The story of how a group of University of Texas Medical Branch physicians, residents and alumni recently went on a surgical medical mission to help some of the Dominican Republic’s poorest residents had its beginnings several years ago.
How the UTMB entourage ended up in one of the poorest parts of the Western Hemisphere begins with Dr. Dennis Gore, a surgeon at UTMB, and Dr. Bert Hart, a UTMB alum, who co-founded the Hispaniola Medical Charity
as a way to honor Hart’s father who was a well-respected surgeon in Puerto Plata.
“Bert and I had done medical missions to Guatemala for years,” Gore said. “I would see Bert and his father at medical meetings, and Bert’s father would invariably ask, ‘Why don’t you go to Puerto Plata?’”
So Gore and Hart began the process of starting their non-profit group so they could help the people of Hispaniola, home of Hart’s family.
In the middle of filling out the paperwork, Hart’s father, a retired Navy surgeon, died. “So we are now doing this in honor of my father,” said Hart, an anesthesiologist who practices in Bryan.
Despite the many years of mission work in Guatemala, Hart and Gore said that they were overwhelmed by the welcoming arms of the people of Puerto Plata, the medical professionals, the community and the area government.
Gore, a UTMB alum as well who also did his residency at UTMB, said one reason that he volunteers is to help people who truly need help. “People cry out of happiness and gratitude. We don’t make money. You have to pay your way. It’s my own time but what you get is this tremendous sense of personal satisfaction — of helping someone.”
Moving forward the group would like to incorporate more education into the missions.
“As we take technology there, we want to make sure that equipment is properly used and maintained. We also want to teach the latest techniques, so we want to expand our education mission,” Hart said.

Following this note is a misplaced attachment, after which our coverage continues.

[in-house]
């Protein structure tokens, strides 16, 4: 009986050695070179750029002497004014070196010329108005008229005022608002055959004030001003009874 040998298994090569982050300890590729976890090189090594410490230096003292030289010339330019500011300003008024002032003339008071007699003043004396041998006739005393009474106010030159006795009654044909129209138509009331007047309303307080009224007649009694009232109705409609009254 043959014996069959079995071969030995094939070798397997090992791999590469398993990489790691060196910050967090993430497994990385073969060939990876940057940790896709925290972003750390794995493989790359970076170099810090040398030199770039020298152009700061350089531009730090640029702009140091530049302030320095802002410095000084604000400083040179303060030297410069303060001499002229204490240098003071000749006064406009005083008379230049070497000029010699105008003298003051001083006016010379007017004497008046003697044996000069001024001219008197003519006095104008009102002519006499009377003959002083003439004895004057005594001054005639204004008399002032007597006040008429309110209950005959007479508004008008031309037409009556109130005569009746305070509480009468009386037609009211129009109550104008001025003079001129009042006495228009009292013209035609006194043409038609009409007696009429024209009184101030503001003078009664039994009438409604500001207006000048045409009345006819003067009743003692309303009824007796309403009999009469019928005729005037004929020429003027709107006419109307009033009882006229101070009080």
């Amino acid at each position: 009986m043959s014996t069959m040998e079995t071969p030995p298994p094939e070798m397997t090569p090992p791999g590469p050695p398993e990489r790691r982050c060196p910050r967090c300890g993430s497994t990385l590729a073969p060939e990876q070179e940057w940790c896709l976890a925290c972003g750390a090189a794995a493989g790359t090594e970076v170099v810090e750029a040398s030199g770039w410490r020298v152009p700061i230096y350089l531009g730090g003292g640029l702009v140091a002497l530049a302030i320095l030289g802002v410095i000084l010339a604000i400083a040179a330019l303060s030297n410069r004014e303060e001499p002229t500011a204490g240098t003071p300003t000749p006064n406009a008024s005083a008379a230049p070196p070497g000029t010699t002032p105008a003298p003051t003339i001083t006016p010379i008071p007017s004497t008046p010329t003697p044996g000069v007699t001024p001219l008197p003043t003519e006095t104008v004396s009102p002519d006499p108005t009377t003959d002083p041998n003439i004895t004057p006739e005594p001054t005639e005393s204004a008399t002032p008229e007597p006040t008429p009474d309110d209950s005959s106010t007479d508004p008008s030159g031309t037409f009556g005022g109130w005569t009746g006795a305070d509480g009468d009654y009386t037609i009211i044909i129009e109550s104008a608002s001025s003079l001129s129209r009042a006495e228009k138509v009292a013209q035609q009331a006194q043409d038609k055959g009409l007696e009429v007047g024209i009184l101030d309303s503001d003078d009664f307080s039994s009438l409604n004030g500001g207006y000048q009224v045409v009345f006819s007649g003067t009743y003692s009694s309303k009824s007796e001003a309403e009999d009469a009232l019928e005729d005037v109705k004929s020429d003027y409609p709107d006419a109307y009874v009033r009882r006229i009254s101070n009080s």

That is one of the reasons that Dr. Matt Dacso, director of UTMB’s Center for Global Health Education
, traveled with the group last month. He came away very impressed with the charity but even more so with the UTMB volunteers.
“It was amazing to me how these alumni have stayed close and have decided to donate their time, money and effort toward serving the poor in the Dominican Republic,” Dacso said.
It is through the work of the charity group that UTMB's global health programs have begun long-term collaborations in the Dominican Republic, which allow students and faculty to work on education and research projects that benefit impoverished communities, Dacso said.
The group had fundraisers in Galveston and Bryan and raised about $30,000 for supplies that filled more than 40 medical trunks. The group also took some medical equipment that they donated to the hospital as well as any unused medical supplies.
One of the fundraisers in Galveston was hosted by Dennis Byrd, owner of the restaurant/bar Seawall complex that is anchored by The Spot. Byrd said that Gore, whom he has known for many years, told him about the budding charity a few years ago.
“I jokingly said that I would love to join them on a trip,” said Byrd, now a veteran of two missions to the Dominican Republic. “From a non-medical view, it’s fascinating to see a doctor’s work firsthand. This team of volunteers quite literally is changing lives, providing care to individuals who would not receive it otherwise. It’s rewarding and humbling to be allowed to go.”
Gore counters that Byrd and the other non-medical volunteers all work hard, arranging equipment, grabbing needed supplies and just helping all around.
The team of 27 treated and operated on patients for dental issues, gall bladder problems, sinus problems, vein conditions and many others over a course of four days. They performed more than 60 surgeries and did more than 56 vein procedures. The vascular surgeon, by the way, is Hart’s brother, Hugo, who practices in Florida.
“We try to do the most good while we are there, doing what we thought we could have the greatest benefit,” Gore said. So the team stuck to surgeries that could be done relatively quickly and safely.
Both Gore and Hart have plans for the future. They hope to add eye doctors and pediatricians to the team.
But before that happens, both doctors are busy planning for next year’s mission, hoping to raise more money, have more volunteers and to help more people — all under the watchful eye of Hart’s wife, Laura, who is a physical therapist, UTMB alum and the team’s administrator, secretary, treasurer and logistical expert.
“I think we want to be able to have more than one mission a year,” Gore said. There is so much need. There is no reason why this organization can’t continue to grow.”